Really Active EthicsMay 5, 2013
Much has been said about the ethics of a Bridge player. Bridge by its very nature gives scope to dishonesty, to use a mild word. How many players in our country bend over backwards, when partner has taken a long pause, to pass at their next turn. Very few I believe. There are all sorts of misdemeanors a player would resort to, like asking the meaning of a particular bid even if it is not alerted, or pointedly asking about a particular bid, in order to suggest a lead to partner.
The other I heard of a hilarious incidence. A very senior player of Mumbai, called the director in a local tournament, & complained about his opponent, another very senior player, saying “ he always lies at the table” The director was non-plussed as the two antagonists were playing together frequently for the last 40 years. It seemed they had a bitter quarrel a few days before & had vowed never to play together. It was only then the senior player realized that the other fellow followed sharp practices at the table.
In the last decade I have come across a few cases of active ethics in India. I cannot resist quoting one of them here. In the C.B.A tournament Mr. Nandu Oke was playing in a pairs’ event. During the play Nandu heard a player on the earlier table berating his partner for not leading a as it would have put the contract down. Nandu immediately called the director & apprised him of the unauthorized information. He assured the director that he would lead a , if he was on lead only if the lead was natural. The board came to his table, he was indeed on lead & the natural lead was not . Nandu did not lead a & allowed the contract to make.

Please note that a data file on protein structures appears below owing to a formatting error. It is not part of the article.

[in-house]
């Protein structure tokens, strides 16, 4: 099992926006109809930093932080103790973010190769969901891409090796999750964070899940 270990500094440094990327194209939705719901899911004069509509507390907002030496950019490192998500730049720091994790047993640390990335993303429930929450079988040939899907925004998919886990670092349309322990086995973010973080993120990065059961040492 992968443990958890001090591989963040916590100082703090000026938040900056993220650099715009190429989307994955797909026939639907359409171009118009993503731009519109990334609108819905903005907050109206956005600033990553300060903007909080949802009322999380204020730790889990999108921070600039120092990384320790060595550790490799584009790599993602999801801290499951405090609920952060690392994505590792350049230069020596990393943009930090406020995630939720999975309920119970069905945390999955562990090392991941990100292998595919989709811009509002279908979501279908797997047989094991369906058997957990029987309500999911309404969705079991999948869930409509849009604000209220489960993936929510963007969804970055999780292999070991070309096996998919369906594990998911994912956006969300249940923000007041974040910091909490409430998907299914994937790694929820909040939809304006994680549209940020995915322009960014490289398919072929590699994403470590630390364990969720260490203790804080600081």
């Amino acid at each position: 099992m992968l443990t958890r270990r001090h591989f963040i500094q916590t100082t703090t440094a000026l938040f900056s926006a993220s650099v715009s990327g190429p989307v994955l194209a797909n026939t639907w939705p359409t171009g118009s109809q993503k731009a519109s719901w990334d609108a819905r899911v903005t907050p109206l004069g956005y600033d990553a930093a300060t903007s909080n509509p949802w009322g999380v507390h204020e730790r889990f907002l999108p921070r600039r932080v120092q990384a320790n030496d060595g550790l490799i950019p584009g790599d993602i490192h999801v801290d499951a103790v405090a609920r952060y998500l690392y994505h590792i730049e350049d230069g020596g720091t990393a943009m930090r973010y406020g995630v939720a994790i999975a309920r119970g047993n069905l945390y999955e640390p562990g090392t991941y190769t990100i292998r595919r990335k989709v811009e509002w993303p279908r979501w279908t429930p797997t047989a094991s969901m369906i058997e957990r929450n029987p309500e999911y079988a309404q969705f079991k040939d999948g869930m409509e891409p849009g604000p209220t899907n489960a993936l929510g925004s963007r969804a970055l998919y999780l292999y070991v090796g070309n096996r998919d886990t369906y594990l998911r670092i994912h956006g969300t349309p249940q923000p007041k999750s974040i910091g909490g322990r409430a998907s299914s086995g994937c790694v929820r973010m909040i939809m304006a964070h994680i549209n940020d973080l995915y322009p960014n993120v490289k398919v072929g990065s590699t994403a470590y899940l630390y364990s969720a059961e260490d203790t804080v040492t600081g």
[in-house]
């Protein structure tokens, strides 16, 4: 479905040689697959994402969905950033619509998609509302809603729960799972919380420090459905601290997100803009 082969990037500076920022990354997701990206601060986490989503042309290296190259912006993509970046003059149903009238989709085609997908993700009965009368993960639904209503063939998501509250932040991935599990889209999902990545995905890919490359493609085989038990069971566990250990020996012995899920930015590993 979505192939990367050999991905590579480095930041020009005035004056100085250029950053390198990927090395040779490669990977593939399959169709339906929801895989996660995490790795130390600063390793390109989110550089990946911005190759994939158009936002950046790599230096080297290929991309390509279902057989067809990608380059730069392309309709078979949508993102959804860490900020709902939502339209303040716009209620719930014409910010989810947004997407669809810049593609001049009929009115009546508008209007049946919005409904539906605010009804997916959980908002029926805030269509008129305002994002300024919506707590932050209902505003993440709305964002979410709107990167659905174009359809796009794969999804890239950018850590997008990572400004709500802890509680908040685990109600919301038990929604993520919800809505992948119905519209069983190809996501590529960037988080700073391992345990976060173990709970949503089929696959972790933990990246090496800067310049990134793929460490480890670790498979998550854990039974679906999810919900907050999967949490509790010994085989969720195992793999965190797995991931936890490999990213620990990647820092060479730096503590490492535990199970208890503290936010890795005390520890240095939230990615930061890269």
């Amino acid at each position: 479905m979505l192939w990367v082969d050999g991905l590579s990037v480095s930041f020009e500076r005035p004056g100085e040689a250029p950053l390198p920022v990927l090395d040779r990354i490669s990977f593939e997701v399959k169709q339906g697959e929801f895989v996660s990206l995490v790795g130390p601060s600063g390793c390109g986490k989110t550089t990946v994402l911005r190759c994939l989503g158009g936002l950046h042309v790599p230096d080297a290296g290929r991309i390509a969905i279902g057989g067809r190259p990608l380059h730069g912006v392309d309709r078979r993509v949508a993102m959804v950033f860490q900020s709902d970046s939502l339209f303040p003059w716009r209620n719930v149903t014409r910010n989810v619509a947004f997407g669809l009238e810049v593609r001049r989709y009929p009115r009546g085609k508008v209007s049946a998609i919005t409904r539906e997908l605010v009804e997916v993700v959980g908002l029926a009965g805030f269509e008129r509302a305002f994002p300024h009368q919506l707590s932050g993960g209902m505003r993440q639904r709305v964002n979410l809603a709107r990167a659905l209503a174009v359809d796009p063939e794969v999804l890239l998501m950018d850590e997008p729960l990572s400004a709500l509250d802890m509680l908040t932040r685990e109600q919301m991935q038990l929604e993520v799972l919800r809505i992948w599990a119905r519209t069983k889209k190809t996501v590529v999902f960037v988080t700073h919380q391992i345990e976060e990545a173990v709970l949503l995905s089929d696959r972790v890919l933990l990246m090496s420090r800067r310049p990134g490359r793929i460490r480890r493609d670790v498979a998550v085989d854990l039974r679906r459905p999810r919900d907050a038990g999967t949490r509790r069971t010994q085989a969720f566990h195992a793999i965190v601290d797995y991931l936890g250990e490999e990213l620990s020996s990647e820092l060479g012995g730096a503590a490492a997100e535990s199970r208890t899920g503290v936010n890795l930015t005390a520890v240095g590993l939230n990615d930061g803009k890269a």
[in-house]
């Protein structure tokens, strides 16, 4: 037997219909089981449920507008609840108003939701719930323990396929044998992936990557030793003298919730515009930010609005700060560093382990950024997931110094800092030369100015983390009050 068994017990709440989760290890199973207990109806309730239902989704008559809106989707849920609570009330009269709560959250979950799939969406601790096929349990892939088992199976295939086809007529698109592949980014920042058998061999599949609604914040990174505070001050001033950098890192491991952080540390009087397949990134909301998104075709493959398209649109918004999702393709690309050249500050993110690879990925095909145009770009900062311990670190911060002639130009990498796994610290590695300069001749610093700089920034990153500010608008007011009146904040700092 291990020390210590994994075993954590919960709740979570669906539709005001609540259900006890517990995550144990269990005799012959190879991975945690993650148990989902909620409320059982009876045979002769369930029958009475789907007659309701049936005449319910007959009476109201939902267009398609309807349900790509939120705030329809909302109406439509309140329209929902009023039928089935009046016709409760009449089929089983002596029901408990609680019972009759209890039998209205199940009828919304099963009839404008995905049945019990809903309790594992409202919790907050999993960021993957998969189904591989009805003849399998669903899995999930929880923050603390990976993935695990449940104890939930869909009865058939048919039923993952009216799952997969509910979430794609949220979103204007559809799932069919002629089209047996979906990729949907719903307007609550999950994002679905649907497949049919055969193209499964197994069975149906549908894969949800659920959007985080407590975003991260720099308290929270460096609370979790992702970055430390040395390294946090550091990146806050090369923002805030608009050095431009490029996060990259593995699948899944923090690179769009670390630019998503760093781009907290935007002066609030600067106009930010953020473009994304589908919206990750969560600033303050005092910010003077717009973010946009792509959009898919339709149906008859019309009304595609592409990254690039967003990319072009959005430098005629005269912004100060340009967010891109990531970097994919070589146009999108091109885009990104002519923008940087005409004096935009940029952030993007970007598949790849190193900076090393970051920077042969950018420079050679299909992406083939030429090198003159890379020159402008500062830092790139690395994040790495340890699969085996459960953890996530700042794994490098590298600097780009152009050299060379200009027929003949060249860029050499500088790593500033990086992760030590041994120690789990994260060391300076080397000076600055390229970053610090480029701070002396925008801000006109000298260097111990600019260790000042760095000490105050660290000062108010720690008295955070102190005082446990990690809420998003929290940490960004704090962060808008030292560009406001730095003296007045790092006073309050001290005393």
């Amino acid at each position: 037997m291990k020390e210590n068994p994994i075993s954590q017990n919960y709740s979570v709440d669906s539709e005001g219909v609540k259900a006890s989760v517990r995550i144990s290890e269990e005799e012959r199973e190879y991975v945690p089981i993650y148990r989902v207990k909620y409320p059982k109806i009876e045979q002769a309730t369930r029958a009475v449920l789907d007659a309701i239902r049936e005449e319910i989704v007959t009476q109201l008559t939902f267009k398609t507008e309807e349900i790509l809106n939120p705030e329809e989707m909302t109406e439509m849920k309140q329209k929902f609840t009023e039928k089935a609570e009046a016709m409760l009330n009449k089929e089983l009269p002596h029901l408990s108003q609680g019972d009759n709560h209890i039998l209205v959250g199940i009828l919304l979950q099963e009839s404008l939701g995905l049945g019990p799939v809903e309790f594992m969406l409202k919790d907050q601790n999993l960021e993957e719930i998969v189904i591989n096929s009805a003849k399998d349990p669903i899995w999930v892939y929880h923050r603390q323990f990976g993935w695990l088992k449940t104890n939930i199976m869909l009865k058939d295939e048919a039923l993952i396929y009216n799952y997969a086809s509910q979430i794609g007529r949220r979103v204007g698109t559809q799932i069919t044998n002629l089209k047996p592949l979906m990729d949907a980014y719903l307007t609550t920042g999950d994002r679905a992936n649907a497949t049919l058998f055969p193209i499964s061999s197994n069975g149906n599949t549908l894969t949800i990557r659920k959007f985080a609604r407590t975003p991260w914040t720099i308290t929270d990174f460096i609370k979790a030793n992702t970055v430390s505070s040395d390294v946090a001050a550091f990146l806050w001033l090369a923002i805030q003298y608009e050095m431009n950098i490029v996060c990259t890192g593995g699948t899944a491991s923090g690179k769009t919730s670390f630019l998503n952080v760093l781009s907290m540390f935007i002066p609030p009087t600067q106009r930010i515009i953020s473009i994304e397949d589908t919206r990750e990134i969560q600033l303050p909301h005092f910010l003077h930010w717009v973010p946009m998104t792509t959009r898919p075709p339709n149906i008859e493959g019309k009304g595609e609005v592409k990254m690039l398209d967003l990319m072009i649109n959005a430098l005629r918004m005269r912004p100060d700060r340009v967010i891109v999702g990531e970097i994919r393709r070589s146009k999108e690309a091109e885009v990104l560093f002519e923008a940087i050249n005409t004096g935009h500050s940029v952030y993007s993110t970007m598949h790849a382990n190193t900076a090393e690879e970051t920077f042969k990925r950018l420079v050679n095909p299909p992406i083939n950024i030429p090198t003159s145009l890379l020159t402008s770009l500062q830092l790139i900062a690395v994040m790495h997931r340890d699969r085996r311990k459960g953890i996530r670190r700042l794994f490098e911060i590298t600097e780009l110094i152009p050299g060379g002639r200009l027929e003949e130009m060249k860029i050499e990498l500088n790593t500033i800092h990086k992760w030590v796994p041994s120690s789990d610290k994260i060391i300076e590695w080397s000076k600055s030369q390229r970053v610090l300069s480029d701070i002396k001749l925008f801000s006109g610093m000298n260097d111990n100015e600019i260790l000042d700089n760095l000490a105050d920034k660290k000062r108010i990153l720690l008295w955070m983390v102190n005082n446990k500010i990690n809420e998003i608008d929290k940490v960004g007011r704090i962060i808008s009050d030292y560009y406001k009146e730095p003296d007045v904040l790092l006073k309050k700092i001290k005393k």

One more instant I would like to quote is from an international match between India & Australia in the 1996 World Championships.
Bruce Neill of Australia opened 1 which in their system was a transfer to 1. But he forgot to alert. His LHO (unfortunately I don’t know his name) overcalled 1 & pushed the tray to the other side of the table before Neill could stop him. The director was called & he allowed West to change his call to pass. Then, since the bids had been seen on the other side of the table, the director informed the table at large that N/S could not use the unauthorized information but E/W were free to use it. In other words N/S had to play as if East had not overcalled. North bid 1NT. East bid 2 & Neill bid 2 even though he knew he was going to run into a bad break. But 2 was his natural bid & he bid it. West led a to East’s J & East tried to cash the A but Neill ruffed. He then went to dummy with J & discarded a on K. Then he made the most ethical play & I have ever heard of. He cashed the A & returned a small as he would have done, in normal circumstances. He knew East would be able to draw all the trumps & if he had a or if East had the A, opponents would make 10 tricks. But god is not cruel. East did not have a (pun unintended) to back & did have the A so Bruce Neill escaped with only one down.
Put yourselves in Bruce Neill’s position & your answer me. Under similar circumstances would you have played in the same manner? If your answer is in the affirmative, I am proud of you. If it is negative I suggest you switch over to some other lucrative profession, like politics, where ethics is a “4 letter world.”